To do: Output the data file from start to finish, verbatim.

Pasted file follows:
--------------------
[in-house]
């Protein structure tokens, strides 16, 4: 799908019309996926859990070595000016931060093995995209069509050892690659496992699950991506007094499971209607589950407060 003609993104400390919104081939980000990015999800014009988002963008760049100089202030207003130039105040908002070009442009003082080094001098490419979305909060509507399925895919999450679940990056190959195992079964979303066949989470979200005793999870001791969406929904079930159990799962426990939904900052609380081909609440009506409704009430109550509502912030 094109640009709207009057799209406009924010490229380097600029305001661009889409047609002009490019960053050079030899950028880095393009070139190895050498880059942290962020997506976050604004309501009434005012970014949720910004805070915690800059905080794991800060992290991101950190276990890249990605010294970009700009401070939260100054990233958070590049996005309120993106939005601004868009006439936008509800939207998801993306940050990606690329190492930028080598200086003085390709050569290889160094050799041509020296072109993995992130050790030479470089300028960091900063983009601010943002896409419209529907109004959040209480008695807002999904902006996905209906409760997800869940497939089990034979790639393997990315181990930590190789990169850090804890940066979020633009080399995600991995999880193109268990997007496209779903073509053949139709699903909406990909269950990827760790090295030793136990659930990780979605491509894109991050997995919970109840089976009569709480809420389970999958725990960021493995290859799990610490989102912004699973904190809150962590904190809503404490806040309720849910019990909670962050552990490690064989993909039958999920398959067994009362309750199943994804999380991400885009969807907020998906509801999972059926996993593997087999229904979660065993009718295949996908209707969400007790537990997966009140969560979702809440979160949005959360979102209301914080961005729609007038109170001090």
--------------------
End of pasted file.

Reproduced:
[in-house]
């Protein structure tokens, strides 16, 4: 799908019309996926859990070595000016931060093995995209069509050892690659496992699950991506007094499971209607589950407060 003609993104400390919104081939980000990015999800014009988002963008760049100089202030207003130039105040908002070009442009003082080094001098490419979305909060509507399925895919999450679940990056190959195992079964979303066949989470979200005793999870001791969406929904079930159990799962426990939904900052609380081909609440009506409704009430109550509502912030 094109640009709207009057799209406009924010490229380097600029305001661009889409047609002009490019960053050079030899950028880095393009070139190895050498880059942290962020997506976050604004309501009434005012970014949720910004805070915690800059905080794991800060992290991101950190276990890249990605010294970009700009401070939260100054990233958070590049996005309120993106939005601004868009006439936008509800939207998801993306940050990606690329190492930028080598200086003085390709050569290889160094050799041509020296072109993995992130050790030479470089300028960091900063983009601010943002896409419209529907109004959040209480008695807002999904902006996905209906409760997800869940497939089990034979790639393997990315181990930590190789990169850090804890940066979020633009080399995600991995999880193109268990997007496209779903073509053949139709699903909406990909269950990827760790090295030793136990659930990780979605491509894109991050997995919970109840089976009569709480809420389970999958725990960021493995290859799990610490989102912004699973904190809150962590904190809503404490806040309720849910019990909670962050552990490690064989993909039958999920398959067994009362309750199943994804999380991400885009969807907020998906509801999972059926996993593997087999229904979660065993009718295949996908209707969400007790537990997966009140969560979702809440979160949005959360979102209301914080961005729609007038109170001090």